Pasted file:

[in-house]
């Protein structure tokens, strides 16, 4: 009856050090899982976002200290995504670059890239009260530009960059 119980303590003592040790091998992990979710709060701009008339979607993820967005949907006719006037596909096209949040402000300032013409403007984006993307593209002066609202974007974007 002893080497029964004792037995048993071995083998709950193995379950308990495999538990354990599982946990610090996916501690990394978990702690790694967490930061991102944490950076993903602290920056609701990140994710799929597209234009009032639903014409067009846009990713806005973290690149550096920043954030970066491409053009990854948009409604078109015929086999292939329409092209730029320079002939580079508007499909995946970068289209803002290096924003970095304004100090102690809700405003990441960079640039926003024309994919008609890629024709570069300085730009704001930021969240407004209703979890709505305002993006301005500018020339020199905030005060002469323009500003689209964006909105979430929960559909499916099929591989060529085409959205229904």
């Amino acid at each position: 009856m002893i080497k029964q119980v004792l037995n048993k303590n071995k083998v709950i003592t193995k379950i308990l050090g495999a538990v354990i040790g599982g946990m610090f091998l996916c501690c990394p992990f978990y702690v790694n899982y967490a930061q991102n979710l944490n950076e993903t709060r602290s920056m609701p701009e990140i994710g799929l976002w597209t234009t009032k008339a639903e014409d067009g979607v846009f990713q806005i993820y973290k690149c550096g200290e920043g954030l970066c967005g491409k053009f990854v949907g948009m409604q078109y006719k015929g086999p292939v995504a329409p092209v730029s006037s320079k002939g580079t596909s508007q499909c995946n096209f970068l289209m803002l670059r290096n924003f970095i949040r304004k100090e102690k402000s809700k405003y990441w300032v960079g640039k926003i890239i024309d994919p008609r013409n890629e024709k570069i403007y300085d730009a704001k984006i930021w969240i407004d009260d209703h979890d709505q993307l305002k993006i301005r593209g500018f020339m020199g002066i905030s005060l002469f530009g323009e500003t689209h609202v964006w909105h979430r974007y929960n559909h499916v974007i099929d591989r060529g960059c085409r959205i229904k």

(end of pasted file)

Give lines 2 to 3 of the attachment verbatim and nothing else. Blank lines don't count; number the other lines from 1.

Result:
């Protein structure tokens, strides 16, 4: 009856050090899982976002200290995504670059890239009260530009960059 119980303590003592040790091998992990979710709060701009008339979607993820967005949907006719006037596909096209949040402000300032013409403007984006993307593209002066609202974007974007 002893080497029964004792037995048993071995083998709950193995379950308990495999538990354990599982946990610090996916501690990394978990702690790694967490930061991102944490950076993903602290920056609701990140994710799929597209234009009032639903014409067009846009990713806005973290690149550096920043954030970066491409053009990854948009409604078109015929086999292939329409092209730029320079002939580079508007499909995946970068289209803002290096924003970095304004100090102690809700405003990441960079640039926003024309994919008609890629024709570069300085730009704001930021969240407004209703979890709505305002993006301005500018020339020199905030005060002469323009500003689209964006909105979430929960559909499916099929591989060529085409959205229904």
């Amino acid at each position: 009856m002893i080497k029964q119980v004792l037995n048993k303590n071995k083998v709950i003592t193995k379950i308990l050090g495999a538990v354990i040790g599982g946990m610090f091998l996916c501690c990394p992990f978990y702690v790694n899982y967490a930061q991102n979710l944490n950076e993903t709060r602290s920056m609701p701009e990140i994710g799929l976002w597209t234009t009032k008339a639903e014409d067009g979607v846009f990713q806005i993820y973290k690149c550096g200290e920043g954030l970066c967005g491409k053009f990854v949907g948009m409604q078109y006719k015929g086999p292939v995504a329409p092209v730029s006037s320079k002939g580079t596909s508007q499909c995946n096209f970068l289209m803002l670059r290096n924003f970095i949040r304004k100090e102690k402000s809700k405003y990441w300032v960079g640039k926003i890239i024309d994919p008609r013409n890629e024709k570069i403007y300085d730009a704001k984006i930021w969240i407004d009260d209703h979890d709505q993307l305002k993006i301005r593209g500018f020339m020199g002066i905030s005060l002469f530009g323009e500003t689209h609202v964006w909105h979430r974007y929960n559909h499916v974007i099929d591989r060529g960059c085409r959205i229904k």